Regulations; retroactivity of POEA Circular. Respecting the appellate court’s ruling that it is POEA Memo Circular No. 55, series of 1996 which is applicable and not Memo Circular No. 9, series of 2000, apropos is the ruling in Seagull Maritime Corporation v. Dee [G.R. No. 165156, April 2, 2007] involving employment contract entered into in 1999, before the promulgation of POEA Memo Circular No. 9, series of 2000 or the use of the new POEA Standard Employment Contract, like that involved in the present case. In said case, the Court applied the 2000 Circular in holding that while it is the company-designated physician who must declare that the seaman suffered permanent disability during employment, it does not deprive the seafarer of his right to seek a second opinion which can then be used by the labor tribunals in awarding disability claims. Leopoldo Abante vs. KJGS Fleet Management Manila and/or Guy Domingo A. Macapayag, Kristian Gerhard Jebsens Skipsrenderi A/S, G.R. No. 182430, December 4, 2009.
Termination; abandonment. Abandonment of work, or the deliberate and unjustified refusal of an employee to resume his employment, is a just cause for employment termination under paragraph (b) of Article 282 of the Labor Code, since it constitutes neglect of duty. The jurisprudential rule is that abandonment is a matter of intention that cannot be lightly presumed from equivocal acts. To constitute abandonment, two elements must concur: (1) the failure to report for work or absence without valid or justifiable reason, and (2) a clear intent, manifested through overt acts, to sever the employer-employee relationship. The employer bears the burden of showing a deliberate and unjustified refusal by the employee to resume his employment without any intention of returning.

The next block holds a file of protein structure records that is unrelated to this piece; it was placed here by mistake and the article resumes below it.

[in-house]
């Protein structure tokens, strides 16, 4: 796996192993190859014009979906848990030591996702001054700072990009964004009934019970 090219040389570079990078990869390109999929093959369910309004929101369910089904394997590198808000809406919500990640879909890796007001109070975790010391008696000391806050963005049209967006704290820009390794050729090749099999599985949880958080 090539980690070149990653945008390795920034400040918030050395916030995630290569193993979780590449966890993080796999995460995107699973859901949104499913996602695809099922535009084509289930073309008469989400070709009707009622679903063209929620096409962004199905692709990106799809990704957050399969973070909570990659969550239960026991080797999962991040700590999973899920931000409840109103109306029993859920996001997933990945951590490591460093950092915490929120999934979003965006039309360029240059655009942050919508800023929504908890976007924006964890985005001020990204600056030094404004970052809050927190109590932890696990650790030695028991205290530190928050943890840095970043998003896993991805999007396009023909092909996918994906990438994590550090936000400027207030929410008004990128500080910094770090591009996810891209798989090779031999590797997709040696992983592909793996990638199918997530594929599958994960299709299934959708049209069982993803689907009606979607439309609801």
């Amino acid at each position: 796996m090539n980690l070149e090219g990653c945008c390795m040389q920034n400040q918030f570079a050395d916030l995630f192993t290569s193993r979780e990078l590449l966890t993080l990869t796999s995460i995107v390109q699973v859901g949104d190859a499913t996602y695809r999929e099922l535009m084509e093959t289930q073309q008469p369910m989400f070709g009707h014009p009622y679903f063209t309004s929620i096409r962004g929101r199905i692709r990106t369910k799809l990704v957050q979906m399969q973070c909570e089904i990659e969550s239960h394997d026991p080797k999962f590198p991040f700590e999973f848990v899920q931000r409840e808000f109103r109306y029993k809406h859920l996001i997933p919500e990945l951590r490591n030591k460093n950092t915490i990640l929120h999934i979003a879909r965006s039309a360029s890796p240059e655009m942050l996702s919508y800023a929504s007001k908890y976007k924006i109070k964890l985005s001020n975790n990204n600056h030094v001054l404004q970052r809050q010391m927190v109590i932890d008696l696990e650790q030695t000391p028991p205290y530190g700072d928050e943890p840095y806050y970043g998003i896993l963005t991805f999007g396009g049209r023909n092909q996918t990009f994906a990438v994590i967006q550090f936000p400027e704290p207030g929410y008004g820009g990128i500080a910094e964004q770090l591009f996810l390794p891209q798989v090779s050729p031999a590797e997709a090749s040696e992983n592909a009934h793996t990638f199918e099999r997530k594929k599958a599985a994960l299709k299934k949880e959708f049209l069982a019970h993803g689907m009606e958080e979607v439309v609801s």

In the present case, the employer did not adduce any proof to show that the employee clearly and unequivocally intended to abandon his job or to sever the employer-employee relationship. Moreover, the filing of the complaint for illegal dismissal on June 22, 2004 strongly speaks against the employer’s charge of abandonment; it is illogical for an employee to abandon his employment and, thereafter, file a complaint for illegal dismissal. CRC Agricultural Trading and Rolando B. Catindig vs. National Labor Relations Commission and Roberto Obias, G.R. No. 177664, December 23, 2009.
Termination; reorganization. Absent explicit statutory authority, the Court cannot sustain the grant of separation pay and retirement benefits from one single act of involuntary separation from the service, lest there be duplication of purpose and depletion of government resources. Within the context of government reorganization, separation pay and retirement benefits arising from the same cause, are in consideration of the same services and granted for the same purpose. Whether denominated as separation pay or retirement benefits, these financial benefits reward government service and provide monetary assistance to employees involuntarily separated due to bona fide reorganization. Efren M. Herrera, et al. vs. National Power Corporation, et al., G.R. No. 166570, December 18, 2009.
Termination; reorganization. The grant of retirement benefits to the employees in addition to the separation pay they have already received effectively amounts to additional compensation for the same services. Unless specifically authorized by law, such additional compensation is not allowed under Section 8, Article IX-B of the Constitution.